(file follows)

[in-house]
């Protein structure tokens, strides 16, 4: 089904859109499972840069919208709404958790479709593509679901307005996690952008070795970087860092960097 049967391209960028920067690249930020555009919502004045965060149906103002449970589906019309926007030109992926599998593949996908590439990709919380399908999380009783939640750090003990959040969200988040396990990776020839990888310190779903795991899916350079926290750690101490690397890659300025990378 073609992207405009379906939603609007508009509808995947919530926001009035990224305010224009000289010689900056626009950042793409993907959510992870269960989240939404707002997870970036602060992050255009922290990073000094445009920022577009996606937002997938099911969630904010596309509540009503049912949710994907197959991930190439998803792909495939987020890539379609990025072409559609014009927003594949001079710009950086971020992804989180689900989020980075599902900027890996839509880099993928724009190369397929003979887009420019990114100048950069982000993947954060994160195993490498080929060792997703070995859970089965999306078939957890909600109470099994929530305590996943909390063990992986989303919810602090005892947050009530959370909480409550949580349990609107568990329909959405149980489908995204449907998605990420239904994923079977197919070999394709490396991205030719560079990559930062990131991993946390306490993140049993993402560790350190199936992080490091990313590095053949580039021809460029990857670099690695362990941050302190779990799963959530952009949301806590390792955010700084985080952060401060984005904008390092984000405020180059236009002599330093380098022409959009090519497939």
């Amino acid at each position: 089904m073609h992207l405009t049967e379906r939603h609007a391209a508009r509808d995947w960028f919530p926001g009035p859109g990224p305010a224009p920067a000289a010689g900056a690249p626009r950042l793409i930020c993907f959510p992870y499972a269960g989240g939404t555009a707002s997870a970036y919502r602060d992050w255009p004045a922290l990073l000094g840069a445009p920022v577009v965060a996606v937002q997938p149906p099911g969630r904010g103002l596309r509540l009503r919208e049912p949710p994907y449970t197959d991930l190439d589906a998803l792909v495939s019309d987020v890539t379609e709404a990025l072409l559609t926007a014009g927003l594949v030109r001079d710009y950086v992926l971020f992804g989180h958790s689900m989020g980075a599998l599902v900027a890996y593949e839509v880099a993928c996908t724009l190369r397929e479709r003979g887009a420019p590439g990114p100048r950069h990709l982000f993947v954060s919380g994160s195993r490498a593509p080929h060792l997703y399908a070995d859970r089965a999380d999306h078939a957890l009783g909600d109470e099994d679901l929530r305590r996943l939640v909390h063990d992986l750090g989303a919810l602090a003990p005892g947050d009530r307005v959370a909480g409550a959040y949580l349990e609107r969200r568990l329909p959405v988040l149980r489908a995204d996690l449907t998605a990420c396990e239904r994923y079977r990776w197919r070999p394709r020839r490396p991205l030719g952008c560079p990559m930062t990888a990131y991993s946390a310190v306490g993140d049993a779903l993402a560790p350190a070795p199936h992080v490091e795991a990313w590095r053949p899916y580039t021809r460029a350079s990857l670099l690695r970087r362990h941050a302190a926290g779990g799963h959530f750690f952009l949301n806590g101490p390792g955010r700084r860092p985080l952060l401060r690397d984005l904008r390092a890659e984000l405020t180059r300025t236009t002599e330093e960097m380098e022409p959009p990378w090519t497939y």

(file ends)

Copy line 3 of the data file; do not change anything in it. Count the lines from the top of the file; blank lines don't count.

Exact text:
């Amino acid at each position: 089904m073609h992207l405009t049967e379906r939603h609007a391209a508009r509808d995947w960028f919530p926001g009035p859109g990224p305010a224009p920067a000289a010689g900056a690249p626009r950042l793409i930020c993907f959510p992870y499972a269960g989240g939404t555009a707002s997870a970036y919502r602060d992050w255009p004045a922290l990073l000094g840069a445009p920022v577009v965060a996606v937002q997938p149906p099911g969630r904010g103002l596309r509540l009503r919208e049912p949710p994907y449970t197959d991930l190439d589906a998803l792909v495939s019309d987020v890539t379609e709404a990025l072409l559609t926007a014009g927003l594949v030109r001079d710009y950086v992926l971020f992804g989180h958790s689900m989020g980075a599998l599902v900027a890996y593949e839509v880099a993928c996908t724009l190369r397929e479709r003979g887009a420019p590439g990114p100048r950069h990709l982000f993947v954060s919380g994160s195993r490498a593509p080929h060792l997703y399908a070995d859970r089965a999380d999306h078939a957890l009783g909600d109470e099994d679901l929530r305590r996943l939640v909390h063990d992986l750090g989303a919810l602090a003990p005892g947050d009530r307005v959370a909480g409550a959040y949580l349990e609107r969200r568990l329909p959405v988040l149980r489908a995204d996690l449907t998605a990420c396990e239904r994923y079977r990776w197919r070999p394709r020839r490396p991205l030719g952008c560079p990559m930062t990888a990131y991993s946390a310190v306490g993140d049993a779903l993402a560790p350190a070795p199936h992080v490091e795991a990313w590095r053949p899916y580039t021809r460029a350079s990857l670099l690695r970087r362990h941050a302190a926290g779990g799963h959530f750690f952009l949301n806590g101490p390792g955010r700084r860092p985080l952060l401060r690397d984005l904008r390092a890659e984000l405020t180059r300025t236009t002599e330093e960097m380098e022409p959009p990378w090519t497939y």